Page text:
As objectionable as it may seem to many, it’s becoming increasingly likely that Donald Trump will be the Republican Party’s presidential nominee. It is also no longer a remote possibility for Trump to become the 45th president of the United States come next January. What would a Trump presidency mean for the oil-rich Gulf Arab states?

Leaders in Gulf capitals, as elsewhere around the world, are keenly following the U.S. presidential primaries. After all, these six states rely heavily on the United States for protection and are keen on maintaining their ties with America. Last May, President Barack Obama, with whom the states differ, assured visiting Gulf leaders of America’s "ironclad" commitment to their security, a promise they would like to see continue with the next occupant of the White House.

Trump’s comments about the Gulf states have been less than reassuring. In extensive remarks on Saudi Arabia, Trump stated in August 2015 that he "wasn’t a big fan” of the country and that the United States had paid too much to "back them up." Trump predicted that Saudi Arabia "is going to be in big trouble pretty soon and they're going to need help ... We get nothing for it and they're making a billion dollars a day." He added that "the primary reason we're with Saudi Arabia is because we need the oil. Now we don't need the oil so much."

Following Trump’s controversial call last December to ban Muslims from entering the United States, the leaders of the Gulf Cooperation Council issued a statement expressing "deep concern at the increase of hostile, racist and inhumane rhetoric against refugees in general and Muslims in particular." A number of Gulf businessmen, including Saudi Prince Al Waleed Bin Talal and Dubai real estate developer Khalaf Al Habtoor, recently publicly criticized Trump, warning that a Trump presidency would lead to the GCC withdrawing their investments from the United States.

Despite their alarm, there may be some convergence between the positions of the Gulf states and Trump on Iran. Although publicly welcoming it, the GCC, save for Oman, has serious reservations about neighboring Iran’s nuclear deal that was negotiated without seeking their counsel. For Gulf leaders, the nuclear negotiations were a missed opportunity to commit Iran to refrain from interfering in the affairs of Arab states. To that extent. Trump and GCC leaders may see eye-to-eye. In a radio interview last September, Trump criticized the Iran nuclear deal as “horrible and laughable,” saying, “it’s one of the most incompetent contracts I’ve even seen,” and adding, “I’ve never seen more of a one-sided deal, I think, in my life.”

In the same interview, Trump regarded the meeting of Qassem Soleimani, Iran’s commander of the Islamic Revolutionary Guards Corps (IRGC) and perhaps the GCC’s number one arch-nemesis, with Russian President Vladimir Putin as “not good for us. And what it shows is a total lack of respect (for the United States).” However, campaign Trump may differ significantly from President Trump. Despite Trump’s criticism of the Iran nuclear deal, it would not be too unfathomable for him to change his mind if Putin, whom he said he’d “probably get along with … very well,” can demonstrate its merits.

Trump has changed his tune on Saudi a number of times. In a speech last June, he said, “I love the Saudis … whenever they have problems, we send over the ships.” Trump continued, “Saudi Arabia without us is gone. They’re gone.” Trump’s capriciousness is one reason why the Gulf states may prefer someone more predictable, a Hillary Clinton for instance, whom they’ve known and worked with for years.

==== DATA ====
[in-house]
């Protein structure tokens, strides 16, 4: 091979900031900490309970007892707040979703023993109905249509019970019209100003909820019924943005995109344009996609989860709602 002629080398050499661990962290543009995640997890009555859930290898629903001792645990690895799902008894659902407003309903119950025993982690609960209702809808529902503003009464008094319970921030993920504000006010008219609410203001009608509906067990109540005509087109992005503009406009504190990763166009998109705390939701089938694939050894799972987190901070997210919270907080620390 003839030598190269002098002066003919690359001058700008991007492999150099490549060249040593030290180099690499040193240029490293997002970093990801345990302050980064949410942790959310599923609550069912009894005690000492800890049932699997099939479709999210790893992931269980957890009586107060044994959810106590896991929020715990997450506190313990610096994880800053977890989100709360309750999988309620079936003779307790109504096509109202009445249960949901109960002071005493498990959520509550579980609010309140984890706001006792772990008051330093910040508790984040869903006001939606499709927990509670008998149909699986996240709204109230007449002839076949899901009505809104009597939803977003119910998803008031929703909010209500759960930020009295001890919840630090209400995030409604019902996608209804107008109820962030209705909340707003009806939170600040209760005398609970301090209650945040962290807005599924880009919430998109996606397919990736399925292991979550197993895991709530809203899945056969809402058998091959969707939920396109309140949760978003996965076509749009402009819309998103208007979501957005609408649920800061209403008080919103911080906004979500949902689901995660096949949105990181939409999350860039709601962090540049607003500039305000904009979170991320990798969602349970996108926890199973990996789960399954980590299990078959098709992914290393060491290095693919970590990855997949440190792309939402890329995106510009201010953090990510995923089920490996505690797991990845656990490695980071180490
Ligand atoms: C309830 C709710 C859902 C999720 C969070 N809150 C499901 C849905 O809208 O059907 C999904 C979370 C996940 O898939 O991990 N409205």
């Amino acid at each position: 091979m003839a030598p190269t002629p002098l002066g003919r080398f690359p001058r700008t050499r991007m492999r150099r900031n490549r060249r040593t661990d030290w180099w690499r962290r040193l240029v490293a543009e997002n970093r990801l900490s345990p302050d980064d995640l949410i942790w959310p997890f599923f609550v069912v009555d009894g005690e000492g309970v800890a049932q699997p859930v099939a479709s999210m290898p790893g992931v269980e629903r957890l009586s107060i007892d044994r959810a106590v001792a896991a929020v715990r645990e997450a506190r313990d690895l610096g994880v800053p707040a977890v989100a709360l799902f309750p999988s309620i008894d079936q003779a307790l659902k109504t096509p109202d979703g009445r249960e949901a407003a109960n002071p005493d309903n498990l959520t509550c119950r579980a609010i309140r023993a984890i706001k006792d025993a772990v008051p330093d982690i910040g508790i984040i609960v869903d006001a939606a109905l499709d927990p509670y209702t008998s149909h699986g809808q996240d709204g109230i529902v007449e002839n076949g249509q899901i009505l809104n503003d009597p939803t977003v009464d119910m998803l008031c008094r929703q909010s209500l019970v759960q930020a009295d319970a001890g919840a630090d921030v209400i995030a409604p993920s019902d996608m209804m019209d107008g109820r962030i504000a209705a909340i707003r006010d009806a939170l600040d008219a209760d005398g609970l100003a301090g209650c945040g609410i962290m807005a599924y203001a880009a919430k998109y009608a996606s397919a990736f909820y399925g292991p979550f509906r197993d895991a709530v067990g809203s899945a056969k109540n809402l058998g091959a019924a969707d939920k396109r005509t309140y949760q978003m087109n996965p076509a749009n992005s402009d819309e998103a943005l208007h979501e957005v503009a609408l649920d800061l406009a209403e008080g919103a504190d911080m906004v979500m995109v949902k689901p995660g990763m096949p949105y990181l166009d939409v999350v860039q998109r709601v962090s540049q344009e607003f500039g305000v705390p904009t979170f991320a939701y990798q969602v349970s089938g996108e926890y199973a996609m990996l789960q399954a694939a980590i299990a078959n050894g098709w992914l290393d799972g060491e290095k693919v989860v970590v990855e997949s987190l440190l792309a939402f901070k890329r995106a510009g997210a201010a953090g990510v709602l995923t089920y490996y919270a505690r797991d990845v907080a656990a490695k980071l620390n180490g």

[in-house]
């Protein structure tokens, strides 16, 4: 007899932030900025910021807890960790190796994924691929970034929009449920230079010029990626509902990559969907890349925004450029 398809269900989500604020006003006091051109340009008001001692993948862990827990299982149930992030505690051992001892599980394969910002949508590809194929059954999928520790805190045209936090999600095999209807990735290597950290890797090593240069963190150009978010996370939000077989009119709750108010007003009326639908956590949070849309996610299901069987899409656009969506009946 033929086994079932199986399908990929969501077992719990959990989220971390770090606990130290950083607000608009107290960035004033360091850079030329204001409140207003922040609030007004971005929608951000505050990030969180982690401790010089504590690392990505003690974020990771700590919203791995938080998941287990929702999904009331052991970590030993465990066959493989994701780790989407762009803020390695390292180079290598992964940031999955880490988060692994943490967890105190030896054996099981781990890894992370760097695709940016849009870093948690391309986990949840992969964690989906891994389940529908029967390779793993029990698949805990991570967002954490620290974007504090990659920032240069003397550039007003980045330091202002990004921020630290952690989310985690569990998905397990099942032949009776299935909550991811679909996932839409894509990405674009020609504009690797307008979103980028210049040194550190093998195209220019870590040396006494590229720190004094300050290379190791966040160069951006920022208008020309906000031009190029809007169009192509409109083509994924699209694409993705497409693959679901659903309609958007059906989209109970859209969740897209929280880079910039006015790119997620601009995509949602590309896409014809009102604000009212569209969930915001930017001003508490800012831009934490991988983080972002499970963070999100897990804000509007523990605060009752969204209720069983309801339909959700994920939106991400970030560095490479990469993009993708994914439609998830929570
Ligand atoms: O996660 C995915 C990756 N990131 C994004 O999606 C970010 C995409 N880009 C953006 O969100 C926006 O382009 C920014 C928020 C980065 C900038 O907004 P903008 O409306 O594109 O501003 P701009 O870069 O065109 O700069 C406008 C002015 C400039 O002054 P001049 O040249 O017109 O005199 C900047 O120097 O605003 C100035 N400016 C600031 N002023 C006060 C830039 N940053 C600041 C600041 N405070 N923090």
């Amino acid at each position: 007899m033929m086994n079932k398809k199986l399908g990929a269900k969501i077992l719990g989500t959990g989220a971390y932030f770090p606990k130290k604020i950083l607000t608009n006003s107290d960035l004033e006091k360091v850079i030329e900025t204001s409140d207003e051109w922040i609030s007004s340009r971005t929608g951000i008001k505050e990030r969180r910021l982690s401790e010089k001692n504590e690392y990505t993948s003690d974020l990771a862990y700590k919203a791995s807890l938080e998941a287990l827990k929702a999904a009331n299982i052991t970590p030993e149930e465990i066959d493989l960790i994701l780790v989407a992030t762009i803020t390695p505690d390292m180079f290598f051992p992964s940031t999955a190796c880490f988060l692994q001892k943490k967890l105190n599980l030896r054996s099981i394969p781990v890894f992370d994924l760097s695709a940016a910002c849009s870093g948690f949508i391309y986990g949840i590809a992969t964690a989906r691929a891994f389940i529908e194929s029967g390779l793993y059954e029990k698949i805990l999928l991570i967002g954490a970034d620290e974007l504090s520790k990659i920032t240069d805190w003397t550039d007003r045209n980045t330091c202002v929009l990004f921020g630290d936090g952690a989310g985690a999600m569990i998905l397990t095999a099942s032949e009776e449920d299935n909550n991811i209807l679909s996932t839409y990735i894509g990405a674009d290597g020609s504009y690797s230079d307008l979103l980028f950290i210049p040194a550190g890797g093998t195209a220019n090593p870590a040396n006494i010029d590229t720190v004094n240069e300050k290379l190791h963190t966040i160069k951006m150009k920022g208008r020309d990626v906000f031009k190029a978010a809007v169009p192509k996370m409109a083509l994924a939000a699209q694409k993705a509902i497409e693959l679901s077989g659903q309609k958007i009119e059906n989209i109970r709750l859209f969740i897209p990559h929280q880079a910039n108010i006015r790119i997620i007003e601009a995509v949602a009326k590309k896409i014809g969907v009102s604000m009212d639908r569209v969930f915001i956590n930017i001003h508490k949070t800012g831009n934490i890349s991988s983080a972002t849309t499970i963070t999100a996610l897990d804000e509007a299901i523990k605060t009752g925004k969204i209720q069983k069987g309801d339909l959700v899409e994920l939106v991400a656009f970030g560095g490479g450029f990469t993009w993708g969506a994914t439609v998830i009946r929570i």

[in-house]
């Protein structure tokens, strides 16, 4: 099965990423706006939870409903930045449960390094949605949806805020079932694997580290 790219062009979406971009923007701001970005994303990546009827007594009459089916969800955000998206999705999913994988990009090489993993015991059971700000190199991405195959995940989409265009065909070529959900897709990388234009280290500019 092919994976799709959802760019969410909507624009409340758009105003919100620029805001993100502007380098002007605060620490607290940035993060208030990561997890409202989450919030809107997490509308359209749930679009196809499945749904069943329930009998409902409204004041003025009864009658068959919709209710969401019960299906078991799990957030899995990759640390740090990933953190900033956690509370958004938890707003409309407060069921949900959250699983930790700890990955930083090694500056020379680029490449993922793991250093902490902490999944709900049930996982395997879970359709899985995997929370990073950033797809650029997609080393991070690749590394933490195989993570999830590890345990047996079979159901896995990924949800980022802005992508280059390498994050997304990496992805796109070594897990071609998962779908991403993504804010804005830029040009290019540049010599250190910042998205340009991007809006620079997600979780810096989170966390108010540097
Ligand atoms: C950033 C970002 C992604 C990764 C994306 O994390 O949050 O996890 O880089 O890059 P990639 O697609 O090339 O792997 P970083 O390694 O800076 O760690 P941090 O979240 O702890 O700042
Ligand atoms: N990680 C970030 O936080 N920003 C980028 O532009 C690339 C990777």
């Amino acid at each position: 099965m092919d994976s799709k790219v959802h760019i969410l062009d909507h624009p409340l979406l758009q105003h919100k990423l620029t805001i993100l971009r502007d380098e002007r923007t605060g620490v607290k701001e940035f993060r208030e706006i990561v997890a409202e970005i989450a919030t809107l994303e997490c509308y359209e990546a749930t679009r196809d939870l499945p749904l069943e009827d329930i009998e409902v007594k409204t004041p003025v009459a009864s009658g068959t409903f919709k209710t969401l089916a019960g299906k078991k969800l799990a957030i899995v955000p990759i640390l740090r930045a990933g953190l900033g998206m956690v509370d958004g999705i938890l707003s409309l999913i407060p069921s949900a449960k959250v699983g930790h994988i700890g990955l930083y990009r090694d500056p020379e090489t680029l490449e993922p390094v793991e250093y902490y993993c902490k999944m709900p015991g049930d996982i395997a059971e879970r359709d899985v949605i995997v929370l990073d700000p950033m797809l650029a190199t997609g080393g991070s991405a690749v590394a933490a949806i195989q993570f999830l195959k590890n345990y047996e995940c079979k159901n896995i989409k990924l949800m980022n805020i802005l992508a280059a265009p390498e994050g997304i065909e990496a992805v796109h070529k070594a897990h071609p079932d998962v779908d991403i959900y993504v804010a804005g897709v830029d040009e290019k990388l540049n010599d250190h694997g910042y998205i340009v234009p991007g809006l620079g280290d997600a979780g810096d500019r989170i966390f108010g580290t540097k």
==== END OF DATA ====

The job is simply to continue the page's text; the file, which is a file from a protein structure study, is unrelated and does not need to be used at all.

Another concern for the GCC is Trump’s complete lack of even basic knowledge of regional players. Trump’s candor was on full display when he admitted to Hugh Hewitt that he knew little about Hezbollah’s Hassan Nasrallah, al-Qaeda’s Ayman Zawahiri, Jabhat al-Nusra’s Abu Mohammed al-Jolani, and ISIS’ Abu Bakr al-Baghdadi. The reason, he contended, was, "I think by the time we get to office, they’ll all be changed," despite the fact that many of them have been around for decades.

Trump’s position on Syria is also unclear for the GCC. Last October, Trump called on the Gulf states to "take a big piece of land in Syria" and "build a safe zone." In February, Trump changed his position on the matter, saying, "I will build a safe zone (in Syria). I will get the Gulf states to pay for it." Trump’s position on Egypt, another major regional policy issue, has been more steady and largely in line with that of the Gulf. Even in 2011, Trump’s position on Egypt, which "is turning into a hot bed of radical Islam" was not too different from that of some Gulf capitals. In 2012, Trump tweeted "Egypt is a total mess. We should have backed Mubarak instead of dropping him like a dog."

Trump’s call for surveillance of mosques in America and for the banning of Muslim entry was met more with intrigue than shock in the Gulf ruling circles. As the Gulf governments grapple with a rising wave of extremism and militant attacks, the prospect of ’the world’s greatest democracy‘ banning a religion means that their own ’anti-terror‘ steps can no longer be criticized.

A Trump presidency would deny the United States the so-called moral high ground from which to preach to other countries. After all, it would be ironic for a nation whose leader is publicly calling for an immigration ban on followers of a certain religion to rebuke other countries for their human rights record. The six states of the GCC have themselves recently taken a number of contentious steps to tighten their own internal security. For them, finding a sympathetic ear to their actions and positions in Washington on January 20, 2017, would not be an unwelcome change.

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